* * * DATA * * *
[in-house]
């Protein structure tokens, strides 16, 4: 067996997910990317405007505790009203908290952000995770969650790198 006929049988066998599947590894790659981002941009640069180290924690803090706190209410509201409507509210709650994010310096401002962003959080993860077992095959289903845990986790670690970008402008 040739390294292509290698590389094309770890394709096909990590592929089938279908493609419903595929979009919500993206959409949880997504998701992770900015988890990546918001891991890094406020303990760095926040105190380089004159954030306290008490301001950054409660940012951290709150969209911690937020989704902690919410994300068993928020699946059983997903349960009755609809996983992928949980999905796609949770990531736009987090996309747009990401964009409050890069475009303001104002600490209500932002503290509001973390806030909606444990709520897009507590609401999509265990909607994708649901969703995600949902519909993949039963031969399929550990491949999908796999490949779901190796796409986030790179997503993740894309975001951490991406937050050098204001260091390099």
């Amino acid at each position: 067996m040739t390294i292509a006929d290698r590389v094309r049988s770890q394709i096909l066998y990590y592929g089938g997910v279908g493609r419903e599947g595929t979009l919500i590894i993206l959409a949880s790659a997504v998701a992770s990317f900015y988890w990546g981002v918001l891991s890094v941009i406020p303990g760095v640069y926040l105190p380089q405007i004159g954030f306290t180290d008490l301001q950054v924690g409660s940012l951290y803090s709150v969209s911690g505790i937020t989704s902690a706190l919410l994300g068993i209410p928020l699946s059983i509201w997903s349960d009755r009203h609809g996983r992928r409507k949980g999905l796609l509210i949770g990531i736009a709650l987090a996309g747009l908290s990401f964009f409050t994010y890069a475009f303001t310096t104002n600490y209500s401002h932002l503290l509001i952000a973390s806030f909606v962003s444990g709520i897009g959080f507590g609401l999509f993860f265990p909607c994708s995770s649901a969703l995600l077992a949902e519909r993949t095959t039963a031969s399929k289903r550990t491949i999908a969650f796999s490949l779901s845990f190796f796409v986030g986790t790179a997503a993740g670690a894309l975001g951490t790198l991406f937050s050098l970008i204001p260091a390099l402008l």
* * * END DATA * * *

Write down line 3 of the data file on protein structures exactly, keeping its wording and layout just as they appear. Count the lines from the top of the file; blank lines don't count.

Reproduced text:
């Amino acid at each position: 067996m040739t390294i292509a006929d290698r590389v094309r049988s770890q394709i096909l066998y990590y592929g089938g997910v279908g493609r419903e599947g595929t979009l919500i590894i993206l959409a949880s790659a997504v998701a992770s990317f900015y988890w990546g981002v918001l891991s890094v941009i406020p303990g760095v640069y926040l105190p380089q405007i004159g954030f306290t180290d008490l301001q950054v924690g409660s940012l951290y803090s709150v969209s911690g505790i937020t989704s902690a706190l919410l994300g068993i209410p928020l699946s059983i509201w997903s349960d009755r009203h609809g996983r992928r409507k949980g999905l796609l509210i949770g990531i736009a709650l987090a996309g747009l908290s990401f964009f409050t994010y890069a475009f303001t310096t104002n600490y209500s401002h932002l503290l509001i952000a973390s806030f909606v962003s444990g709520i897009g959080f507590g609401l999509f993860f265990p909607c994708s995770s649901a969703l995600l077992a949902e519909r993949t095959t039963a031969s399929k289903r550990t491949i999908a969650f796999s490949l779901s845990f190796f796409v986030g986790t790179a997503a993740g670690a894309l975001g951490t790198l991406f937050s050098l970008i204001p260091a390099l402008l």